• Show you’re real. This is a huge deal for any leader, but especially those who’s ministries are larger in size. As a leader of a ministry where you have a large impact on many people, it’s most likely important to you that you’re not seen as a person that has it all together or that only prepares messages all day every day in order to connect with them personally on a emotional and spiritual level. You are just like the people in your community- with your own family, your own interests and hobbies, your own responsibilities, your own struggles, and your own life. Your calling just so happens to play out in front of a lot of people. Your people need to see that. Use social media as a way to display your heart to your community as a supplement to what you say on a Sunday or at a meeting. Give them opportunities to ask questions, feel included in the family, and to feel truly guided. A really cool way my own pastor does this is by doing live broadcasts on Periscope (which we’ll venture the benefits of later) in his office at home, in the car on the way to the airport, or other places. As a member of the church he leads, it is awesome for me to have the extra opportunity to hear from him and to go online and hear his heart that day and get to ask him questions and hear him pray for me and whoever else is listening from wherever he is.
  • Utilize the platform you’re given. As a leader, God has already given you a platform from which to teach and guide people. Because most of your people are most likely on social media, it’s important to teach and guide there as well! In addition, as a ministry leadership team, it’s difficult to speak from each heart about your work for sake of time. Each one of you has a specific story that someone needs to hear and each person has their own calling to your ministry as a whole (whether you’re creating graphics or are singing on a stage) and a heart for it. Social media is a unique outlet to share those things, via traditional social media networks or even a blog. Let your people see the heart behind the person who leads your children’s ministry, or your small groups, or your event coordination. Let them feel included in what’s going on and how the Lord is leading your team.
  • Aid in marketing ministry happenings. A big way you can contribute to the marketing of your ministry is to help them spread the word about events. Do it, of course, by showing your own heart behind what’s going on and sharing the ministry’s mission behind it. This is a way for you to speak out about events to the community outside your ministry’s accounts and to keep your own community updated and reminded. Telling people about events under your account is going to seem a lot more personal than if they see it on your ministry’s account. This is because it is a person-to-person connection versus a community-to-person connection. This could mean retweeting and commenting on your ministry’s post about an event, or posting a picture with some volunteers from the previous year and telling a story that has meant a lot to you. This also shows your community within and those outside that you are actively involved in the events your ministry is posting about!
  • Get insight into your peoples’ lives. As a leader of your ministry, your responsibility is your people. As busy as you probably are with good things, you can’t meet with every single person in your community. You can, however, get a glimpse of what’s going on in people’s lives on their social media accounts. People put more than you would think about their lives on social media. As a pastor or other leader of ministry, this is an asset to you, being that it will aid you in leading them well. This may be done through simply scrolling through your newsfeed, but could also be done by asking for prayer requests online and other similar actions.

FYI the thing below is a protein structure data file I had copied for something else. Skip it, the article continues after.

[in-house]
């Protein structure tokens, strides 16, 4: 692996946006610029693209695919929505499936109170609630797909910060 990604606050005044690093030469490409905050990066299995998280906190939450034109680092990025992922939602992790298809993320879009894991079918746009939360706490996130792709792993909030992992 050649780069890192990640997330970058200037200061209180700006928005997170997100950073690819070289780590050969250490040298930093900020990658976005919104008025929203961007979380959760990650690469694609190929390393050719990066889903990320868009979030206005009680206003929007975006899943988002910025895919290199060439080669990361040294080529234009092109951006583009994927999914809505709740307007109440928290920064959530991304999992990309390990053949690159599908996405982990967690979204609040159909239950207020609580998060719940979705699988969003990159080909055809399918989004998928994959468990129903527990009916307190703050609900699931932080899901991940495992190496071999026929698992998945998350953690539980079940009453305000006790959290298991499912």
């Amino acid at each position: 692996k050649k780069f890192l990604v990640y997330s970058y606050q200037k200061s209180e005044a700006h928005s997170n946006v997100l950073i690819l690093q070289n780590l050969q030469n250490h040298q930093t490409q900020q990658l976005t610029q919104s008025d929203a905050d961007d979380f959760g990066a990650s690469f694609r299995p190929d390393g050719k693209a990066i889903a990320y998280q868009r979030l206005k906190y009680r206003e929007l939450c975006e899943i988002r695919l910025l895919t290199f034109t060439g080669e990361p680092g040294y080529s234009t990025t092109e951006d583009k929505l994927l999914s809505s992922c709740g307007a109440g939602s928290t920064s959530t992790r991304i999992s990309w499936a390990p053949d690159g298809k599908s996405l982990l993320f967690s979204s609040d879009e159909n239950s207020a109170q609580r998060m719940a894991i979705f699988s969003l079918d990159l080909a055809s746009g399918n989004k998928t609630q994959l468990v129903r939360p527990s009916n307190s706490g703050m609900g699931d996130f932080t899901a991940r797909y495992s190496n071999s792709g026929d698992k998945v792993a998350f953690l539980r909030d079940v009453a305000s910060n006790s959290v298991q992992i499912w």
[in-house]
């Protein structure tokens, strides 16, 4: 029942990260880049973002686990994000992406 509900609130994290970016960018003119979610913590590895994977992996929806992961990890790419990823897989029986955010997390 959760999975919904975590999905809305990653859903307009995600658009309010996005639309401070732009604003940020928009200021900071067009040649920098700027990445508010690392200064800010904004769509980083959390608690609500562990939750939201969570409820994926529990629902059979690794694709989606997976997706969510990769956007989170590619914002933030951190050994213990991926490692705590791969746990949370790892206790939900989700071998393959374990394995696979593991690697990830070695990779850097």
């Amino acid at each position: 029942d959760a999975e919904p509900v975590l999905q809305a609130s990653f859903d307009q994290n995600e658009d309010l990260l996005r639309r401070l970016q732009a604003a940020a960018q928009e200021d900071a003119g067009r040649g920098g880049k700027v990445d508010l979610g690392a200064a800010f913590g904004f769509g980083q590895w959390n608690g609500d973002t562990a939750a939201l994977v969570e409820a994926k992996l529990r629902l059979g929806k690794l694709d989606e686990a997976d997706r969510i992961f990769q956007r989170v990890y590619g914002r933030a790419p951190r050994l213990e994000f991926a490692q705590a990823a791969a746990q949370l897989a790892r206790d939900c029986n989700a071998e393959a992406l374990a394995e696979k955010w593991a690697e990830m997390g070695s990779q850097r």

I hope this shed some light on why your leadership’s social media presence is important! Please write any comments or questions in the box below.

Sources: Christianity Today & Vision Room

How To Handle Trolls

Just because we are in ministry and are a part of a community that aims to do good, we aren’t excused from being confronted by those people who I call “trolls”. In fact, I would argue that we are even more susceptible to these interactions because we bare Jesus’s name {see John 16:33 and Matthew 5:11}.

So what are trolls? Trolls are discouragers. Trolls are critiques, twisters of words, and sly commenters that hate on your events, your words, your intentions. They are the ones that pop into a conversation with negativity and unnecessary contributions.


What in the world are we supposed to do with these people? How do we react?

First, we love them.

Regardless of the comment or what they do or say, we are still called to love them as Christ does. This is hard to remember when they’re saying something negative about the ministry and the cause that you believe in so strongly, or when they take a stab at something you love, but we must always love.

Second, we remove the words of negativity.

There is some debate about whether you should delete the comments or leave them and respond with grace, but I stick to removing altogether. Removing the comment ends the conversation where it is and doesn’t allow for any further discussion that could be filled with unwholesome talk, on your part or theirs. You don’t want to allow the opportunity for your comment stream or your community’s newsfeed to be clogged up with unnecessary and unfruitful conversations.

If they continue to sneak back into conversations, I don’t believe it’s wrong to block them. That little blocking tool is a blessed thing when you’re fighting for the purity of your ministry. Don’t be afraid or feel bad for using it!

Monitoring your comments, mentions, timeline, and other aspects of your social networks are important as well, but don’t fret if you miss a bad comment or two, especially if you’re a large ministry with a lot going on in your social channels. Be as intentional as you can, but don’t down yourself if you miss a stray comment! On social media, there is a lot of noise. I think you’ll find, too, that your fans that believe in your ministry will address any comments you miss with love, or just ignore them because they know it’s inaccurate.

Third, we don’t become discouraged.

We’re all humans here, so I can be honest and say that we’re not going to catch every sly comment or post. I can also say that there will be times where we want to respond in a not-so-kind way to the remarks people post on our social channels. Choose truth and choose love in these circumstances. Remember that you are speaking on your networks for the Church (God’s people), not just for yourself. We must extend love to people and not give into the reaction they want us to have that we’re so easily susceptible to- anger.

Choose not to believe the negativity that may pop up on your feed every now and then. God has already won; choose to live in the victory He’s provided through His Son and don’t let the trolls steal your joy!

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Thank you for reading! Feel free to add your comments or ask questions in the box below!